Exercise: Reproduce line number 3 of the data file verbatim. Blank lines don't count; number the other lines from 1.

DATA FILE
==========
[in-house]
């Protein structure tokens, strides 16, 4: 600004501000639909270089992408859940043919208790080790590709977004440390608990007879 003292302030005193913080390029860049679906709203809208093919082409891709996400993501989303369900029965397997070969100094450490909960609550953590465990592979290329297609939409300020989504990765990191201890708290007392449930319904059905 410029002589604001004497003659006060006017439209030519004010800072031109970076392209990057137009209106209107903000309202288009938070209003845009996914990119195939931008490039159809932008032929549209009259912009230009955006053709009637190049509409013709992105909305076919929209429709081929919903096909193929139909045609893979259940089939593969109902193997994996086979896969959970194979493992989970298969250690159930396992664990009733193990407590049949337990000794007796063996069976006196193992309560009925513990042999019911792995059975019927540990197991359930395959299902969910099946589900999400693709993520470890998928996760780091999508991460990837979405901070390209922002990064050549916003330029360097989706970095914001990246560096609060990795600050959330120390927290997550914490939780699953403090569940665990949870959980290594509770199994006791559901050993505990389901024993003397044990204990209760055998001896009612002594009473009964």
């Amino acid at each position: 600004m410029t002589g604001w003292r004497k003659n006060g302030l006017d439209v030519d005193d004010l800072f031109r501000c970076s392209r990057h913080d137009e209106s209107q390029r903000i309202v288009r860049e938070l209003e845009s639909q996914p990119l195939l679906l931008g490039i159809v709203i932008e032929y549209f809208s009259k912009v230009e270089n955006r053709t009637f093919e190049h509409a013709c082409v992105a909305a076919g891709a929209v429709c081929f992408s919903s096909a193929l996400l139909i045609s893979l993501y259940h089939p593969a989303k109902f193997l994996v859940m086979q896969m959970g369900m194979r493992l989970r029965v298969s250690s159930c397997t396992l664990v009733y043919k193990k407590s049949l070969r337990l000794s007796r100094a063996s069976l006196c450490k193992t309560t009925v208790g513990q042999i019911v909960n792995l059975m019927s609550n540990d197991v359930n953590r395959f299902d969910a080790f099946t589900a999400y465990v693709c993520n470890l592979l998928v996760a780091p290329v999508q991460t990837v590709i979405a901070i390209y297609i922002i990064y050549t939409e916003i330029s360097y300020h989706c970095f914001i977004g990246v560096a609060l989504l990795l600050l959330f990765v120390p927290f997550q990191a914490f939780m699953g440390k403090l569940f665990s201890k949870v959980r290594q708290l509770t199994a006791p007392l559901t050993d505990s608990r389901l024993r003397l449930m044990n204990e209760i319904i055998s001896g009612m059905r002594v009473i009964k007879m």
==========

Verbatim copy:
């Amino acid at each position: 600004m410029t002589g604001w003292r004497k003659n006060g302030l006017d439209v030519d005193d004010l800072f031109r501000c970076s392209r990057h913080d137009e209106s209107q390029r903000i309202v288009r860049e938070l209003e845009s639909q996914p990119l195939l679906l931008g490039i159809v709203i932008e032929y549209f809208s009259k912009v230009e270089n955006r053709t009637f093919e190049h509409a013709c082409v992105a909305a076919g891709a929209v429709c081929f992408s919903s096909a193929l996400l139909i045609s893979l993501y259940h089939p593969a989303k109902f193997l994996v859940m086979q896969m959970g369900m194979r493992l989970r029965v298969s250690s159930c397997t396992l664990v009733y043919k193990k407590s049949l070969r337990l000794s007796r100094a063996s069976l006196c450490k193992t309560t009925v208790g513990q042999i019911v909960n792995l059975m019927s609550n540990d197991v359930n953590r395959f299902d969910a080790f099946t589900a999400y465990v693709c993520n470890l592979l998928v996760a780091p290329v999508q991460t990837v590709i979405a901070i390209y297609i922002i990064y050549t939409e916003i330029s360097y300020h989706c970095f914001i977004g990246v560096a609060l989504l990795l600050l959330f990765v120390p927290f997550q990191a914490f939780m699953g440390k403090l569940f665990s201890k949870v959980r290594q708290l509770t199994a006791p007392l559901t050993d505990s608990r389901l024993r003397l449930m044990n204990e209760i319904i055998s001896g009612m059905r002594v009473i009964k007879m």